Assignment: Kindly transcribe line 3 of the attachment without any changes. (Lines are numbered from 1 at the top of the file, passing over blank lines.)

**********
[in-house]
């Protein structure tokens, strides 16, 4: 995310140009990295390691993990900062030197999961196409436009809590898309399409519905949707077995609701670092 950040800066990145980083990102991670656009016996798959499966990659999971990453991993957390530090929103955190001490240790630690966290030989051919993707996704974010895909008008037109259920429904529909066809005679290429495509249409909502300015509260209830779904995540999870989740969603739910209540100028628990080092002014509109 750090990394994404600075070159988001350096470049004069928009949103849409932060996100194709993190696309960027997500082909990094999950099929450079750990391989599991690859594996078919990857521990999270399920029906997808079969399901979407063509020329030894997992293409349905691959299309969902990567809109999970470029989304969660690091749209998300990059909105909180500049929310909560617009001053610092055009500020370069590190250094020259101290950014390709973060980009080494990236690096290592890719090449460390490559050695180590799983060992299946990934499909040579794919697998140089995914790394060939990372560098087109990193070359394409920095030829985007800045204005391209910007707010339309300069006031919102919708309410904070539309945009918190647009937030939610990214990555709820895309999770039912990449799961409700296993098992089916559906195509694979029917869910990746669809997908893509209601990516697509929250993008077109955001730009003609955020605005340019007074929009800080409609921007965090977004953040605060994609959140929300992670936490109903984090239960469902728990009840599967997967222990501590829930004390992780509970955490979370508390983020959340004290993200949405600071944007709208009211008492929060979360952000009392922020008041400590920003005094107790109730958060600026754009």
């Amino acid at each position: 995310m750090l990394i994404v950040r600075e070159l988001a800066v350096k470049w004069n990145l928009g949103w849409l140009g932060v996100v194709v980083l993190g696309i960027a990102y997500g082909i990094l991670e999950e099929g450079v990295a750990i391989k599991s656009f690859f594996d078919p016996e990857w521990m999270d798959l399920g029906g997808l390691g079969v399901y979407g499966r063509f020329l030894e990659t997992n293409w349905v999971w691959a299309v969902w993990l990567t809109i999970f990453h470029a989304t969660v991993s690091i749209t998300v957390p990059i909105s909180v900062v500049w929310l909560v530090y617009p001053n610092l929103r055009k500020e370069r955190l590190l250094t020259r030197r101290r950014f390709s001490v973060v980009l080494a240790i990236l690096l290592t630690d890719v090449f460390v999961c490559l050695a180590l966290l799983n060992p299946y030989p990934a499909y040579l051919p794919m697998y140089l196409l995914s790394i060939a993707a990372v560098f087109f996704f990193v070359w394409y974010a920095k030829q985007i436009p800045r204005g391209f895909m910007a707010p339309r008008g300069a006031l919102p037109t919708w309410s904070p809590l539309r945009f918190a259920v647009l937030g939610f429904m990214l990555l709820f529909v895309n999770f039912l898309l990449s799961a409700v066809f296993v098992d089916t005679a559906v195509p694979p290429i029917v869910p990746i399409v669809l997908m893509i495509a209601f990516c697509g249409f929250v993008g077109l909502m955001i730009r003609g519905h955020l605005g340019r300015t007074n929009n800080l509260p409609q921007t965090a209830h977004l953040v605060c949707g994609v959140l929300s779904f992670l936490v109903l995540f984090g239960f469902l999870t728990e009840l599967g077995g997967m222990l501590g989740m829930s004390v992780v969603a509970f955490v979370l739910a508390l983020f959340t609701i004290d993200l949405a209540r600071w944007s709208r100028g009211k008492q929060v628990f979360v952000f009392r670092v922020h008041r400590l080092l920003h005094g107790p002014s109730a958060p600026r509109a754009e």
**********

């Amino acid at each position: 995310m750090l990394i994404v950040r600075e070159l988001a800066v350096k470049w004069n990145l928009g949103w849409l140009g932060v996100v194709v980083l993190g696309i960027a990102y997500g082909i990094l991670e999950e099929g450079v990295a750990i391989k599991s656009f690859f594996d078919p016996e990857w521990m999270d798959l399920g029906g997808l390691g079969v399901y979407g499966r063509f020329l030894e990659t997992n293409w349905v999971w691959a299309v969902w993990l990567t809109i999970f990453h470029a989304t969660v991993s690091i749209t998300v957390p990059i909105s909180v900062v500049w929310l909560v530090y617009p001053n610092l929103r055009k500020e370069r955190l590190l250094t020259r030197r101290r950014f390709s001490v973060v980009l080494a240790i990236l690096l290592t630690d890719v090449f460390v999961c490559l050695a180590l966290l799983n060992p299946y030989p990934a499909y040579l051919p794919m697998y140089l196409l995914s790394i060939a993707a990372v560098f087109f996704f990193v070359w394409y974010a920095k030829q985007i436009p800045r204005g391209f895909m910007a707010p339309r008008g300069a006031l919102p037109t919708w309410s904070p809590l539309r945009f918190a259920v647009l937030g939610f429904m990214l990555l709820f529909v895309n999770f039912l898309l990449s799961a409700v066809f296993v098992d089916t005679a559906v195509p694979p290429i029917v869910p990746i399409v669809l997908m893509i495509a209601f990516c697509g249409f929250v993008g077109l909502m955001i730009r003609g519905h955020l605005g340019r300015t007074n929009n800080l509260p409609q921007t965090a209830h977004l953040v605060c949707g994609v959140l929300s779904f992670l936490v109903l995540f984090g239960f469902l999870t728990e009840l599967g077995g997967m222990l501590g989740m829930s004390v992780v969603a509970f955490v979370l739910a508390l983020f959340t609701i004290d993200l949405a209540r600071w944007s709208r100028g009211k008492q929060v628990f979360v952000f009392r670092v922020h008041r400590l080092l920003h005094g107790p002014s109730a958060p600026r509109a754009e």